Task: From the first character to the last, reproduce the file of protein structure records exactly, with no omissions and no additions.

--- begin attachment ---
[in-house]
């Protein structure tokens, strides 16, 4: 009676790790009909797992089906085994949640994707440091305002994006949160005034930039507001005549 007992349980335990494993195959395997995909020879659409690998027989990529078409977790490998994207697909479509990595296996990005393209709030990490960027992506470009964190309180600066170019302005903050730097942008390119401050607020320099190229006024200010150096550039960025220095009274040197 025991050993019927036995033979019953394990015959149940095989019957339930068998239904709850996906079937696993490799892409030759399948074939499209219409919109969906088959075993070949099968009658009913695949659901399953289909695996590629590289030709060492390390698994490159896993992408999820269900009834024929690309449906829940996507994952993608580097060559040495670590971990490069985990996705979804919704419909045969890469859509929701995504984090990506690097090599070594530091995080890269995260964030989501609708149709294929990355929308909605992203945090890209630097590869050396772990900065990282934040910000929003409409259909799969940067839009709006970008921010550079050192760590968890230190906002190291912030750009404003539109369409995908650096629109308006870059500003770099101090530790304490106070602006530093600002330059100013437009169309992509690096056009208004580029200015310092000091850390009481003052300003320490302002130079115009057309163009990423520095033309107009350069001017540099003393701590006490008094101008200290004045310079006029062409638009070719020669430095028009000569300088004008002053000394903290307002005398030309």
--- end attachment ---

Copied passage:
[in-house]
């Protein structure tokens, strides 16, 4: 009676790790009909797992089906085994949640994707440091305002994006949160005034930039507001005549 007992349980335990494993195959395997995909020879659409690998027989990529078409977790490998994207697909479509990595296996990005393209709030990490960027992506470009964190309180600066170019302005903050730097942008390119401050607020320099190229006024200010150096550039960025220095009274040197 025991050993019927036995033979019953394990015959149940095989019957339930068998239904709850996906079937696993490799892409030759399948074939499209219409919109969906088959075993070949099968009658009913695949659901399953289909695996590629590289030709060492390390698994490159896993992408999820269900009834024929690309449906829940996507994952993608580097060559040495670590971990490069985990996705979804919704419909045969890469859509929701995504984090990506690097090599070594530091995080890269995260964030989501609708149709294929990355929308909605992203945090890209630097590869050396772990900065990282934040910000929003409409259909799969940067839009709006970008921010550079050192760590968890230190906002190291912030750009404003539109369409995908650096629109308006870059500003770099101090530790304490106070602006530093600002330059100013437009169309992509690096056009208004580029200015310092000091850390009481003052300003320490302002130079115009057309163009990423520095033309107009350069001017540099003393701590006490008094101008200290004045310079006029062409638009070719020669430095028009000569300088004008002053000394903290307002005398030309």